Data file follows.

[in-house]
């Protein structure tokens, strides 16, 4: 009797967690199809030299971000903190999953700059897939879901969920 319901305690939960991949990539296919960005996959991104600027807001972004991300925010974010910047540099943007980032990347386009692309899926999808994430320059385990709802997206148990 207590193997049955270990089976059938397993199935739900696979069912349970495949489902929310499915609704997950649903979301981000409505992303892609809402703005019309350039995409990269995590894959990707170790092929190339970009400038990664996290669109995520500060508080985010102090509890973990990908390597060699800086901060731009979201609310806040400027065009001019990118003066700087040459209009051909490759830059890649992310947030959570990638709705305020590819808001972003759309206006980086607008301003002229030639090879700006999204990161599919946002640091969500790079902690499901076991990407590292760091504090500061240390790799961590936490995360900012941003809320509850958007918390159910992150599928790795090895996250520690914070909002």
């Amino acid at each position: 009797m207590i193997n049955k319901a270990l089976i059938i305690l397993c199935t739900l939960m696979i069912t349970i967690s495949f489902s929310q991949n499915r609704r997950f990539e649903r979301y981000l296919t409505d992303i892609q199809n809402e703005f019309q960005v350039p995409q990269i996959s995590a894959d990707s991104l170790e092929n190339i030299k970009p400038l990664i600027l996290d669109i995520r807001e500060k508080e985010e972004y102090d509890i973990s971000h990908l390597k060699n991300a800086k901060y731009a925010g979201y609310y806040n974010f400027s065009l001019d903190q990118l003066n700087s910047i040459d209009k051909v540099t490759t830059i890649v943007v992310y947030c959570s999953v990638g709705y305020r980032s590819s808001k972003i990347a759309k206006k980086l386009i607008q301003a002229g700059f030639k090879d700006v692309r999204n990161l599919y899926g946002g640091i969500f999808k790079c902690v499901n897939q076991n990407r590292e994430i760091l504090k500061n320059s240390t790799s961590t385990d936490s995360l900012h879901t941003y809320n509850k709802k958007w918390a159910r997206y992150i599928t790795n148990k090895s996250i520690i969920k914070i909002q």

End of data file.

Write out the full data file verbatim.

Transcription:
[in-house]
């Protein structure tokens, strides 16, 4: 009797967690199809030299971000903190999953700059897939879901969920 319901305690939960991949990539296919960005996959991104600027807001972004991300925010974010910047540099943007980032990347386009692309899926999808994430320059385990709802997206148990 207590193997049955270990089976059938397993199935739900696979069912349970495949489902929310499915609704997950649903979301981000409505992303892609809402703005019309350039995409990269995590894959990707170790092929190339970009400038990664996290669109995520500060508080985010102090509890973990990908390597060699800086901060731009979201609310806040400027065009001019990118003066700087040459209009051909490759830059890649992310947030959570990638709705305020590819808001972003759309206006980086607008301003002229030639090879700006999204990161599919946002640091969500790079902690499901076991990407590292760091504090500061240390790799961590936490995360900012941003809320509850958007918390159910992150599928790795090895996250520690914070909002």
């Amino acid at each position: 009797m207590i193997n049955k319901a270990l089976i059938i305690l397993c199935t739900l939960m696979i069912t349970i967690s495949f489902s929310q991949n499915r609704r997950f990539e649903r979301y981000l296919t409505d992303i892609q199809n809402e703005f019309q960005v350039p995409q990269i996959s995590a894959d990707s991104l170790e092929n190339i030299k970009p400038l990664i600027l996290d669109i995520r807001e500060k508080e985010e972004y102090d509890i973990s971000h990908l390597k060699n991300a800086k901060y731009a925010g979201y609310y806040n974010f400027s065009l001019d903190q990118l003066n700087s910047i040459d209009k051909v540099t490759t830059i890649v943007v992310y947030c959570s999953v990638g709705y305020r980032s590819s808001k972003i990347a759309k206006k980086l386009i607008q301003a002229g700059f030639k090879d700006v692309r999204n990161l599919y899926g946002g640091i969500f999808k790079c902690v499901n897939q076991n990407r590292e994430i760091l504090k500061n320059s240390t790799s961590t385990d936490s995360l900012h879901t941003y809320n509850k709802k958007w918390a159910r997206y992150i599928t790795n148990k090895s996250i520690i969920k914070i909002q």